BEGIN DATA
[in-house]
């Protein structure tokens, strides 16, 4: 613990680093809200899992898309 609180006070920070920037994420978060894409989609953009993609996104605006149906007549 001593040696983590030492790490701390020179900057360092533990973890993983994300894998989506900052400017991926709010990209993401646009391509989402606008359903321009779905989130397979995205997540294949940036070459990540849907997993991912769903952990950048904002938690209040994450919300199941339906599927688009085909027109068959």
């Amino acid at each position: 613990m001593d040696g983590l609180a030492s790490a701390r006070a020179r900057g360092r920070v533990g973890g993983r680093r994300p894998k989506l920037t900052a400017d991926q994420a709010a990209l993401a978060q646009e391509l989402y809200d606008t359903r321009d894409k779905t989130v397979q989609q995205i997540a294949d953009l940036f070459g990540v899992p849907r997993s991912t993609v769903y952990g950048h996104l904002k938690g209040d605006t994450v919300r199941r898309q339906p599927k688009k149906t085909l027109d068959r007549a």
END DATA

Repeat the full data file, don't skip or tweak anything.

[in-house]
């Protein structure tokens, strides 16, 4: 613990680093809200899992898309 609180006070920070920037994420978060894409989609953009993609996104605006149906007549 001593040696983590030492790490701390020179900057360092533990973890993983994300894998989506900052400017991926709010990209993401646009391509989402606008359903321009779905989130397979995205997540294949940036070459990540849907997993991912769903952990950048904002938690209040994450919300199941339906599927688009085909027109068959």
């Amino acid at each position: 613990m001593d040696g983590l609180a030492s790490a701390r006070a020179r900057g360092r920070v533990g973890g993983r680093r994300p894998k989506l920037t900052a400017d991926q994420a709010a990209l993401a978060q646009e391509l989402y809200d606008t359903r321009d894409k779905t989130v397979q989609q995205i997540a294949d953009l940036f070459g990540v899992p849907r997993s991912t993609v769903y952990g950048h996104l904002k938690g209040d605006t994450v919300r199941r898309q339906p599927k688009k149906t085909l027109d068959r007549a």